IMS Transaction Manager Resource Adapter (TMRA) in IMS 15 supports this function by providing an extendable custom Java Authentication and Authorization (JAAS) login module. This module needs to be installed in WebSphere Application Server and linked to the applica-tion. Once a user credential is authenticated, TMRA will pass the distributed user ID and registry name to IMS through IMS Connect. Prior to setting up the login module, the application needs to have container-managed security enabled. To do so requires modifying the application’s web.xml file. In addition, a user account registry that contains authorized users (e.g., an LDAP server) must also be accessible by WebSphere Application Server.
IMS Connect user-written applications can pass in the network security credentials. IMS Con-nect 15 adds two new IMS request message extension specifications with an ID of *NETUID* for up to 246 bytes of distributed user ID, and an ID of *NETSID* for up to 254 bytes of registry name. The enhanced IMS Connect message exit (HWSSMPL0 or HWSSMPL1) is required. However, note that applications using the IMS Connect API in IMS Enterprise Suite can’t use this function.
The OTMA Callable Interface in IMS 15 also adds two new APIs, otma_send_receivey and ot-ma_send_asyncx, to send up to 200 bytes of network security credentials to IMS. OTMA clients, as they support OTMA protocol, can explore this new function by expanding their OTMA secu-rity prefix with network security credentials.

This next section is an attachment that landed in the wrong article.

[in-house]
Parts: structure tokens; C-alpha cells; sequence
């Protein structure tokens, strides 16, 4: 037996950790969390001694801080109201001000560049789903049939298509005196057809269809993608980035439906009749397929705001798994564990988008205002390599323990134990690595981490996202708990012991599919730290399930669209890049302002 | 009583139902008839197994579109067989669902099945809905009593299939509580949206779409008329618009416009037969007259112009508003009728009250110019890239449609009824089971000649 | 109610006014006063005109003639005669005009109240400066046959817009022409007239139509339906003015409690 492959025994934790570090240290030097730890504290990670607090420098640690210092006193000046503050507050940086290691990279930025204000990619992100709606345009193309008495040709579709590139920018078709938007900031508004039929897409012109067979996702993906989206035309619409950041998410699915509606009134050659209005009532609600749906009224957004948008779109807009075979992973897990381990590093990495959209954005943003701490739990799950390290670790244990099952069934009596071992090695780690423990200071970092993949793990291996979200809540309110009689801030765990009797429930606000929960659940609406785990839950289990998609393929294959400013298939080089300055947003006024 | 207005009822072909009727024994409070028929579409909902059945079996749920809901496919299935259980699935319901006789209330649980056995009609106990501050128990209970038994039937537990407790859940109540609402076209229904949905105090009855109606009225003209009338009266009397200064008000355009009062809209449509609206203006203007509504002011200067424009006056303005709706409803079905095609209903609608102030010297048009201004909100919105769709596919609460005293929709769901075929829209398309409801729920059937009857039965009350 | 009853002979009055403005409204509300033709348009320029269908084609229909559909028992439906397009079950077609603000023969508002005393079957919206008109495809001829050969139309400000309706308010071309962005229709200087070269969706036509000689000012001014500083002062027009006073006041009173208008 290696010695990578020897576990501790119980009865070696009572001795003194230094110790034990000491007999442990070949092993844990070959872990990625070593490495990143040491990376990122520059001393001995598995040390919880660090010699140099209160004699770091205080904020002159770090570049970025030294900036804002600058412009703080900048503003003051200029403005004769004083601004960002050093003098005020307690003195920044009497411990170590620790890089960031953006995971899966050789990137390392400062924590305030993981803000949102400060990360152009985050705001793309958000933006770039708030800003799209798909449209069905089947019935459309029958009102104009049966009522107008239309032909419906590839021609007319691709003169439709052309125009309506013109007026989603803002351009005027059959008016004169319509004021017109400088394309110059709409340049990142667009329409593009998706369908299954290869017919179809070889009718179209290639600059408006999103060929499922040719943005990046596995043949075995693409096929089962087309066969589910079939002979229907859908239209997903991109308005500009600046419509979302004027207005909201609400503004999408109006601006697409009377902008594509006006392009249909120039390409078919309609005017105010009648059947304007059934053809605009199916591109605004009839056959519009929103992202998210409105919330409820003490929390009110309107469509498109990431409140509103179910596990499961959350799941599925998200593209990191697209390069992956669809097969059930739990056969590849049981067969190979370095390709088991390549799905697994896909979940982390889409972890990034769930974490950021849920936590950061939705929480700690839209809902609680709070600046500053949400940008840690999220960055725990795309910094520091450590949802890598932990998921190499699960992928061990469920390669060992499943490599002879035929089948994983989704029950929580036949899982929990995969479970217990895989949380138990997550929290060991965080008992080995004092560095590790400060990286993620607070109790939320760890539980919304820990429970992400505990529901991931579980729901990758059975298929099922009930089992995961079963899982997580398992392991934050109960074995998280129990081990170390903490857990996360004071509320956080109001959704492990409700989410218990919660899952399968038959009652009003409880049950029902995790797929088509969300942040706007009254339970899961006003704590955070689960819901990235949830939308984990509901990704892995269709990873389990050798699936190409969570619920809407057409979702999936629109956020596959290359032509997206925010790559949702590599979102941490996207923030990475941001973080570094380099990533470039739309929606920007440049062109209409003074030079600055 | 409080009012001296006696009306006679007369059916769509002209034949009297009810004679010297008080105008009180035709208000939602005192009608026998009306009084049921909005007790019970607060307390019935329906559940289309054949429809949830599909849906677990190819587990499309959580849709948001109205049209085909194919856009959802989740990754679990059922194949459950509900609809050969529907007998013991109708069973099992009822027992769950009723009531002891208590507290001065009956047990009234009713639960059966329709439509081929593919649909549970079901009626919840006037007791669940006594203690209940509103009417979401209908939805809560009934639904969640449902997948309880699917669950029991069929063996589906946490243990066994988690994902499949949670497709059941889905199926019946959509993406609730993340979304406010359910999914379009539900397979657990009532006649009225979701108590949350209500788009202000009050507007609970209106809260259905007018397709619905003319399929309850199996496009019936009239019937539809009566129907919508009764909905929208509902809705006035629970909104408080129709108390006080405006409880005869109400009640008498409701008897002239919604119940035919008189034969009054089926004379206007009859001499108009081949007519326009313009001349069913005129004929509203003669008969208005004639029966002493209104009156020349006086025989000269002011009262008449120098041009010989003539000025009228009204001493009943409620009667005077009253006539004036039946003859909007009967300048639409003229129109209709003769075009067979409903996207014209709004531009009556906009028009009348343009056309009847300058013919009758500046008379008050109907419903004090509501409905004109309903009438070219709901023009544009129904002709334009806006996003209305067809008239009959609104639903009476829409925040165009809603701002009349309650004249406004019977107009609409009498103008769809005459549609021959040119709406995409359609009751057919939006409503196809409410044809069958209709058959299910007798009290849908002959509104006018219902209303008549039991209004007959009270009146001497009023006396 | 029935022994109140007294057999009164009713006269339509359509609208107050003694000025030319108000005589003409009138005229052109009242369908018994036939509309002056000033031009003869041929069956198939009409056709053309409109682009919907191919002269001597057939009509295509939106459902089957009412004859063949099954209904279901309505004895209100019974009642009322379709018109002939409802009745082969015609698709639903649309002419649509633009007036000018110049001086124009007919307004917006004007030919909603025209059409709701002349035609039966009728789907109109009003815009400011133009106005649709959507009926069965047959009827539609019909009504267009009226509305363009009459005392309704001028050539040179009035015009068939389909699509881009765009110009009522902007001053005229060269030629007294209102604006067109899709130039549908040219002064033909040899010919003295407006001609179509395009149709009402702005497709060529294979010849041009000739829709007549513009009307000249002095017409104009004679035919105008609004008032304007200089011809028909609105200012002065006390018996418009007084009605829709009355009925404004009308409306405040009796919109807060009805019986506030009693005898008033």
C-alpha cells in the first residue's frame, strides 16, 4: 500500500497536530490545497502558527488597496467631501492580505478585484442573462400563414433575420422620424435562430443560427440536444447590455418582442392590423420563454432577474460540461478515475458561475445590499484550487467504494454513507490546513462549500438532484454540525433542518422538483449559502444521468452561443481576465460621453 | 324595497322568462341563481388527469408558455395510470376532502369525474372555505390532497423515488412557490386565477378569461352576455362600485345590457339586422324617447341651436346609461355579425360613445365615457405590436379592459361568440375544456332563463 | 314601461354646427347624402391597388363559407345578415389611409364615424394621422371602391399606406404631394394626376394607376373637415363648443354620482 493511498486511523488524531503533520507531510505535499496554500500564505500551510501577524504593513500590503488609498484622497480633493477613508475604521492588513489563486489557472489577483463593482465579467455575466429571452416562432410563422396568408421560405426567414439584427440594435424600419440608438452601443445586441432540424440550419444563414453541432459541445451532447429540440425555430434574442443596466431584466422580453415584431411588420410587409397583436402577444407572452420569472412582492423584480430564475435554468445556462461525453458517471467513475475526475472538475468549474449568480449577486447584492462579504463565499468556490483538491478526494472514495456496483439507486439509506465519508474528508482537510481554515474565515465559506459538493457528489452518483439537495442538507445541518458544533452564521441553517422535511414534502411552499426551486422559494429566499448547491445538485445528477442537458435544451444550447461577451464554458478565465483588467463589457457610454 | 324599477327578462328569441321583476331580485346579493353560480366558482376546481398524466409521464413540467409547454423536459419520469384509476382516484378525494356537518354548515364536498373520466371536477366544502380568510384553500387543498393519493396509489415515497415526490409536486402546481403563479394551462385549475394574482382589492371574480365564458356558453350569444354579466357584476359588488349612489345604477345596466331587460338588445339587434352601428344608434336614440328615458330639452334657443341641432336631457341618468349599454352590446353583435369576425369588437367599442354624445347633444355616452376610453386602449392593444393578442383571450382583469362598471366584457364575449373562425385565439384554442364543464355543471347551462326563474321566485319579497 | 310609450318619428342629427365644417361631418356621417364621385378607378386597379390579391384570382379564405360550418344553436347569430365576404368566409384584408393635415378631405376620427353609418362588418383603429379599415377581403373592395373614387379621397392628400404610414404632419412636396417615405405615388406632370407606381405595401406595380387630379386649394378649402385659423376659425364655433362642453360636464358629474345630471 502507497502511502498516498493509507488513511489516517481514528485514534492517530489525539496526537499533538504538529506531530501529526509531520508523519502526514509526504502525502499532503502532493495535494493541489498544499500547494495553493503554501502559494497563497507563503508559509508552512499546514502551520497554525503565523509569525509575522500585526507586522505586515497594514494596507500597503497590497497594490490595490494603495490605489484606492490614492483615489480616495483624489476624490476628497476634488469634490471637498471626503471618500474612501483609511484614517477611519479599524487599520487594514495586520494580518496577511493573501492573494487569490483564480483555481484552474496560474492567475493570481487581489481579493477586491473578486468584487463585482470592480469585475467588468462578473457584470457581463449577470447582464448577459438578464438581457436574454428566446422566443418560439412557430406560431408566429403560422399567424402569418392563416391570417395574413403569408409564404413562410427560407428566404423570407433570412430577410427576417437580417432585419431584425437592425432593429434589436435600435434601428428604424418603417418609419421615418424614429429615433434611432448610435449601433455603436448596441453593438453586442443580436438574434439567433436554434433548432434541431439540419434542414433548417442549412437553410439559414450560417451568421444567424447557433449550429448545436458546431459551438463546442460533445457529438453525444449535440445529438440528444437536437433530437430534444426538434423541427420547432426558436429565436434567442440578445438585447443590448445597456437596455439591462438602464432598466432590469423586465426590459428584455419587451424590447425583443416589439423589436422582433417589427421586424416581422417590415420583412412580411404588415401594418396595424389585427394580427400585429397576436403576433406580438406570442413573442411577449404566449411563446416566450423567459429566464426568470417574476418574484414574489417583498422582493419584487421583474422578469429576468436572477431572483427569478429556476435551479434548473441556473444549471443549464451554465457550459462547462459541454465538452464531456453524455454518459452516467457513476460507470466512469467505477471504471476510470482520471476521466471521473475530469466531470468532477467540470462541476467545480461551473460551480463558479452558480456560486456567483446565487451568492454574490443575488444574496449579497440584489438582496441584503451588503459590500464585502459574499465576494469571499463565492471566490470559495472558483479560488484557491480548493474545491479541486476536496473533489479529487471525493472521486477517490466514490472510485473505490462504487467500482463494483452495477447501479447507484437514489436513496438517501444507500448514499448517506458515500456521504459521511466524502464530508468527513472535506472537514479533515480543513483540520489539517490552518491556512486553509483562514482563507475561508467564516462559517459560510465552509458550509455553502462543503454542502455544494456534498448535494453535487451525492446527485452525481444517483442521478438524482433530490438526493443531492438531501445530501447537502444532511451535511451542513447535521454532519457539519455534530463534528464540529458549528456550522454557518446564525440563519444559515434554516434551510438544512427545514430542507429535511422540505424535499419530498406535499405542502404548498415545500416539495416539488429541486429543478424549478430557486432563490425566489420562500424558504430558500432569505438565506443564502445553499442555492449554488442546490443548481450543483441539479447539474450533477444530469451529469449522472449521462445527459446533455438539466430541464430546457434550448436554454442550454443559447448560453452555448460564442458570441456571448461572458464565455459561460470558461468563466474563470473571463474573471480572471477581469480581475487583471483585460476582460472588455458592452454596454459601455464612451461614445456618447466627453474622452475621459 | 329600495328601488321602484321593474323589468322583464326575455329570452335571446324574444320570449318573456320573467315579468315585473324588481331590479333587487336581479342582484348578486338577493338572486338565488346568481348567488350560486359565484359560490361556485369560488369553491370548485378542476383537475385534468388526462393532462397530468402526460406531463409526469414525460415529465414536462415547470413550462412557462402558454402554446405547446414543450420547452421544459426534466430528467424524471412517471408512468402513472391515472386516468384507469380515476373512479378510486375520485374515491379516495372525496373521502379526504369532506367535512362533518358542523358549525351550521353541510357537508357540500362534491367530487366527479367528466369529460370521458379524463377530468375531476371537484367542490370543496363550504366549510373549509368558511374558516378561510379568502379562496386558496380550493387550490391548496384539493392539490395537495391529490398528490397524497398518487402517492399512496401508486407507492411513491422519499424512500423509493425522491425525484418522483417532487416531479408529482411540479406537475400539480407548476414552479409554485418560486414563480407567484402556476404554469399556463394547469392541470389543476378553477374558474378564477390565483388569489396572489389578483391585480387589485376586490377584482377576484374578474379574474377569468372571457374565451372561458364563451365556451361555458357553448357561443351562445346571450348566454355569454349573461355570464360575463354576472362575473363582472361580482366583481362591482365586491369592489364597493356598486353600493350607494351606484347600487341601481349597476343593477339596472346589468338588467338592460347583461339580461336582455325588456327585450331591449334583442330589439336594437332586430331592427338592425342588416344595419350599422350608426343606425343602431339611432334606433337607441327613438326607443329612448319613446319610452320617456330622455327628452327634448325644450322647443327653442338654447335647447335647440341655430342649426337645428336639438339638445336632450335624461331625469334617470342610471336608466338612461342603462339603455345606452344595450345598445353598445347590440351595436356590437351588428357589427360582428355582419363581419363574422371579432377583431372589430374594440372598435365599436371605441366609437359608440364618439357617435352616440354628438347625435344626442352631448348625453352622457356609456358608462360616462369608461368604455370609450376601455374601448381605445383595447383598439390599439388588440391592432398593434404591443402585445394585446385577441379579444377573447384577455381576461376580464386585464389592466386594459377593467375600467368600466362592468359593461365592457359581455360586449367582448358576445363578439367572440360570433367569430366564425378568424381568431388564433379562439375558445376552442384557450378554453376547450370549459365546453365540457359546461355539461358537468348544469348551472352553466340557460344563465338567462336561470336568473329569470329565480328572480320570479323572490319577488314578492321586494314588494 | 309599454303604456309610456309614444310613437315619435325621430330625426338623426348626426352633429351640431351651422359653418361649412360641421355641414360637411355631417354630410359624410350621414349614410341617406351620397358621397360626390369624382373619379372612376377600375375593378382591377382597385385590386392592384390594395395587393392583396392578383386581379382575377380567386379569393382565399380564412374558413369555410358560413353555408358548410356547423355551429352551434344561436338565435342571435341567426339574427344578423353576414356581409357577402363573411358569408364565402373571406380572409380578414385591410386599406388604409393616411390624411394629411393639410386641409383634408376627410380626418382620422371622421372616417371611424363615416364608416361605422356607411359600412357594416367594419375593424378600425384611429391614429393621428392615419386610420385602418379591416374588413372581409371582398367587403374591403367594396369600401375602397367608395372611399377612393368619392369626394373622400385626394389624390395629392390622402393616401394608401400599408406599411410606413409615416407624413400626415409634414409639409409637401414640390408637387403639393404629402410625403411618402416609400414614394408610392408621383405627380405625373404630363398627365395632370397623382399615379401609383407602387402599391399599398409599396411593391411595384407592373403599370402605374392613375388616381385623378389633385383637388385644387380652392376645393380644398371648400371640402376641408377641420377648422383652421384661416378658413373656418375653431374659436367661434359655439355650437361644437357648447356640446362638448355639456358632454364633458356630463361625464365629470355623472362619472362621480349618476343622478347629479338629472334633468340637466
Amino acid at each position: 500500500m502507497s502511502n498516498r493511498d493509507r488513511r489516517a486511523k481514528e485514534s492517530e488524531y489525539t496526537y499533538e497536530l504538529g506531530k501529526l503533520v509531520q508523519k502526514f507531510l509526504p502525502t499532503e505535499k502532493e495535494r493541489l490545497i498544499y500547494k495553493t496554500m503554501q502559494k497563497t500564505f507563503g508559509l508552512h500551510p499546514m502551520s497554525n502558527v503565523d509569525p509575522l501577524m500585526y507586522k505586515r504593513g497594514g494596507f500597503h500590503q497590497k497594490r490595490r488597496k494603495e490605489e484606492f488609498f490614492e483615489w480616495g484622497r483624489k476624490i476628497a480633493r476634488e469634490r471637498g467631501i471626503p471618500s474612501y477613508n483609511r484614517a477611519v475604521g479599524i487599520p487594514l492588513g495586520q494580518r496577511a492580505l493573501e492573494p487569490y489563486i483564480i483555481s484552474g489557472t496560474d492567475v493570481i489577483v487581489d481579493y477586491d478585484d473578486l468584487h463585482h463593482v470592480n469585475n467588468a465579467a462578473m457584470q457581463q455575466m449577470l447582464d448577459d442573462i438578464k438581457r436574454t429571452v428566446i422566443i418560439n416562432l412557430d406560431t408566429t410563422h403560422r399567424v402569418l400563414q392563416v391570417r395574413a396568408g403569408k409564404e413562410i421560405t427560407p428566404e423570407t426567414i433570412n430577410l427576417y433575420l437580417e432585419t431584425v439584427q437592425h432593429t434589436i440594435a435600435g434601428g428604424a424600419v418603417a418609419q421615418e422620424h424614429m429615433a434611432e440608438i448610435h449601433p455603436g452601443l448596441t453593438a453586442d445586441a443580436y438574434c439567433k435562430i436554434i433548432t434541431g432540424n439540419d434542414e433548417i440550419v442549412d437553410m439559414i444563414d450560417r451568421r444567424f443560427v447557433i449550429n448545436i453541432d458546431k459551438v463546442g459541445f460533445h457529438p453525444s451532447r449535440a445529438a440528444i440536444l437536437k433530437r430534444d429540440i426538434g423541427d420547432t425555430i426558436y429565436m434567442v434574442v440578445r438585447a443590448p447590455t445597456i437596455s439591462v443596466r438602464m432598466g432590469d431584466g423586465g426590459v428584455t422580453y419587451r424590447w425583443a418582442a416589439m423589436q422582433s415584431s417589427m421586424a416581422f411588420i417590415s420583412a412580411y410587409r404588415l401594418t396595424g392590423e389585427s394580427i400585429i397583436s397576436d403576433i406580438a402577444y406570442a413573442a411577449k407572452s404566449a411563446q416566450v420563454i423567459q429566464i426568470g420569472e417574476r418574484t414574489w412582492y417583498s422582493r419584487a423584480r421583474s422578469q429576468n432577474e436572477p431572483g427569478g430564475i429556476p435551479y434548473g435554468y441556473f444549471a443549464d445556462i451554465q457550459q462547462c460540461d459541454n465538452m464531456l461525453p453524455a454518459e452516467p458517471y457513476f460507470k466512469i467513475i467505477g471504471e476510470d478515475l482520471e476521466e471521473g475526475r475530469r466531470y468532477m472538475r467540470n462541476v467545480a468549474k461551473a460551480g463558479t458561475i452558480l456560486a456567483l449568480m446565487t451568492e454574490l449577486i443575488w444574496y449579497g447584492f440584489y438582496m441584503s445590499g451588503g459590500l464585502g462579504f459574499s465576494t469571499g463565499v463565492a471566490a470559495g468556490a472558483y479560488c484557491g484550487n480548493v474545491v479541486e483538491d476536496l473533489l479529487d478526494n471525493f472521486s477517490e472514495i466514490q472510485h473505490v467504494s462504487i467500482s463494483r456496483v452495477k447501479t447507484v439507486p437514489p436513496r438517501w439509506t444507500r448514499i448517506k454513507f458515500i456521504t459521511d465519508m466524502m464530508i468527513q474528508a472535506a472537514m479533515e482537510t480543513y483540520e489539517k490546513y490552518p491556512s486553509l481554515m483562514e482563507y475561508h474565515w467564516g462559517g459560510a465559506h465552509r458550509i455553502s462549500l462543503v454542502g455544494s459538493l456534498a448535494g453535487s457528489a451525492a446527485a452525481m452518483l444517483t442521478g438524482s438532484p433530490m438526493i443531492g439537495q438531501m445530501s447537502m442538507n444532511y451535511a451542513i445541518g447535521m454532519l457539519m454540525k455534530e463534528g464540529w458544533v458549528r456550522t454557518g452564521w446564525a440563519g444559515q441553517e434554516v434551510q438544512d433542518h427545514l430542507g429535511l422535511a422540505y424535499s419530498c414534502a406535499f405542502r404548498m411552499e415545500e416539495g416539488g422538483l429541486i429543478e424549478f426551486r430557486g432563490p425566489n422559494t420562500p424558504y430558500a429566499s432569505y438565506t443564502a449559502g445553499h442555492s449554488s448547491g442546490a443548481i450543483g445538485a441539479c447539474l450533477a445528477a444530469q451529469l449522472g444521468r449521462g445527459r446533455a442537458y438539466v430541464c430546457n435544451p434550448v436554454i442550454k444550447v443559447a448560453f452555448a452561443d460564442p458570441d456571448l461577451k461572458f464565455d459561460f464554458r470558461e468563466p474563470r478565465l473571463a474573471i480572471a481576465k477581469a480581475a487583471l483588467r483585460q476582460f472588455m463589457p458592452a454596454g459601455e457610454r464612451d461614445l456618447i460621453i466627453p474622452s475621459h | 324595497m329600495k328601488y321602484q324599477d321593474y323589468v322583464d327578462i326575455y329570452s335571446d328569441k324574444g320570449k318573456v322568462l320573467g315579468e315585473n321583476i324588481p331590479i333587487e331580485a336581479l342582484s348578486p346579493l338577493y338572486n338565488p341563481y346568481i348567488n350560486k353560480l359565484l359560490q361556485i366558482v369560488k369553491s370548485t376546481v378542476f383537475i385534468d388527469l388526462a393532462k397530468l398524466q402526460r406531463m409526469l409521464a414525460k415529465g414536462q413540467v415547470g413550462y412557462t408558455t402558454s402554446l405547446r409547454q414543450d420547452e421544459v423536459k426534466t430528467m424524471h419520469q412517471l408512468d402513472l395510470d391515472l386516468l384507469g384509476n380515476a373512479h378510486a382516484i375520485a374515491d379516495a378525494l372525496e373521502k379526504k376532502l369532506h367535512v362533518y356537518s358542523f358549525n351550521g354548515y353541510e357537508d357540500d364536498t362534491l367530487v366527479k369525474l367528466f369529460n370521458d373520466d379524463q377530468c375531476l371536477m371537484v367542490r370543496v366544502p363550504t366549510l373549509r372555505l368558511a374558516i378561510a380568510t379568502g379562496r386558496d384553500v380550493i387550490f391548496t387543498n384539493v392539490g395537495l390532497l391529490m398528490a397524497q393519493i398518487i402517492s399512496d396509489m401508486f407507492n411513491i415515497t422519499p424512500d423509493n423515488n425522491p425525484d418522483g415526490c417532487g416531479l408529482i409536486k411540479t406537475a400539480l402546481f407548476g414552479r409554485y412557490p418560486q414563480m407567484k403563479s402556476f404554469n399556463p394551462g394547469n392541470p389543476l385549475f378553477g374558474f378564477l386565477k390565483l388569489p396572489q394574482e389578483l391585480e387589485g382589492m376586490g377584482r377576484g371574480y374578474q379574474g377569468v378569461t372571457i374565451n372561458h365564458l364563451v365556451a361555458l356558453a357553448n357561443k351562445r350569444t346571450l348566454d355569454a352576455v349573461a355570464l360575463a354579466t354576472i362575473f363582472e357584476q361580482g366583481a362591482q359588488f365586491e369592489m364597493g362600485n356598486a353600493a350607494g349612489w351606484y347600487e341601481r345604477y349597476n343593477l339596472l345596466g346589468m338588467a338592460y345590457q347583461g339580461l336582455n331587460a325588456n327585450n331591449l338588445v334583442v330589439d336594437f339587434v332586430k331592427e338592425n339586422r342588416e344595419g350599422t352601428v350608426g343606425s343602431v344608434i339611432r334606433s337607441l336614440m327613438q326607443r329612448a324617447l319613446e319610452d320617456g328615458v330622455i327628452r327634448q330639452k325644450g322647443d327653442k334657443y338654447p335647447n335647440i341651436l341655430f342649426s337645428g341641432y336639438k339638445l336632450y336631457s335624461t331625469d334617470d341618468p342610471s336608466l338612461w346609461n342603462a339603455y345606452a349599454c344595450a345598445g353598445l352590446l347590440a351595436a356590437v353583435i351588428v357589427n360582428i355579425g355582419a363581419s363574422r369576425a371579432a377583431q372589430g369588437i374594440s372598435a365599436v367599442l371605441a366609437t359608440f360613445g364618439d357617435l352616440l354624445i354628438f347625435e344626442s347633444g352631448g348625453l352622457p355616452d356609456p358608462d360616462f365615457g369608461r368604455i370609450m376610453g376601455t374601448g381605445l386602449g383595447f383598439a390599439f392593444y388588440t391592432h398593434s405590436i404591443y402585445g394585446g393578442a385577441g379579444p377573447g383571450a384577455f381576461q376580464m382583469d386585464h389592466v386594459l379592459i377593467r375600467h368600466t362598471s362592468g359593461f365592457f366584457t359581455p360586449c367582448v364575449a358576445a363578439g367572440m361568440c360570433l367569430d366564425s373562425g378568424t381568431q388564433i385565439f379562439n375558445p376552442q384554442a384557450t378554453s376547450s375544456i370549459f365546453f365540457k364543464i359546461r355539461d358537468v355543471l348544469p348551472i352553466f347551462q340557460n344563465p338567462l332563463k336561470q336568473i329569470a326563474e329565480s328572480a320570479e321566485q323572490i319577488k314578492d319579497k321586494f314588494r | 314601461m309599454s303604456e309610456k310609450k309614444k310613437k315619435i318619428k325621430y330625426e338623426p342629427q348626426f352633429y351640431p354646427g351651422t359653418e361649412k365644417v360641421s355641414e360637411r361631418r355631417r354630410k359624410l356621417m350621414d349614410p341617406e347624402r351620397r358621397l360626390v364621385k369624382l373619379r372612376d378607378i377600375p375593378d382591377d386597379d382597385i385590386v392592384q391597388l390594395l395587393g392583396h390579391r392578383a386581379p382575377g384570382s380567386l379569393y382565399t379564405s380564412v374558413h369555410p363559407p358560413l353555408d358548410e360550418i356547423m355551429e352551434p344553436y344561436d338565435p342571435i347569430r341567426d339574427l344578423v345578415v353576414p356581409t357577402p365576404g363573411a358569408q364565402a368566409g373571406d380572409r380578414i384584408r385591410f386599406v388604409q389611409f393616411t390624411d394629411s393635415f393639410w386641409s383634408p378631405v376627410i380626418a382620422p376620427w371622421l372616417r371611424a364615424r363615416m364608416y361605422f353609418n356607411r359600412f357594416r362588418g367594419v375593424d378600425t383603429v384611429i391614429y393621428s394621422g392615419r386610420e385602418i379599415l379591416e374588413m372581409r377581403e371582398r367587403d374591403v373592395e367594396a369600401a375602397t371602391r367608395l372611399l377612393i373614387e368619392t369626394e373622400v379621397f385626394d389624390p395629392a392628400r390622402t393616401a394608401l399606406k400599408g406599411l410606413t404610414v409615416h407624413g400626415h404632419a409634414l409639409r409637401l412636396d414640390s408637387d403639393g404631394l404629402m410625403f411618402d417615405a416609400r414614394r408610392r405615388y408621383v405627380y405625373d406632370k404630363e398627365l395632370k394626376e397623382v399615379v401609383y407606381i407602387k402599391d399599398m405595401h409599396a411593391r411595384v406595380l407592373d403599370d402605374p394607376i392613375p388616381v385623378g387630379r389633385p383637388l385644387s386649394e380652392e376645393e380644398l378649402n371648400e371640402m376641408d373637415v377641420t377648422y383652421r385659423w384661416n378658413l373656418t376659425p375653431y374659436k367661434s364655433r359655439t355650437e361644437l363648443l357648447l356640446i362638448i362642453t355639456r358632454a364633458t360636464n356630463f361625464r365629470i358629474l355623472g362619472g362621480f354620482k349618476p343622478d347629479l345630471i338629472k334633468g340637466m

Once IMS accepts the input transaction with the network security credential, IMS application running in a dependent region can issue the enhanced DL/I INQY call with sub-function MSGINFO to query the data. The returned distributed credentials are placed at the end of the I/O area. Two new pointers inside the INQMSGIN DSECT can be used to point to the distributed user ID and the registry name. See Figure 3 for a COBOL example.
z/OS Connect Enterprise Edition Passing Distributed Identities to IMS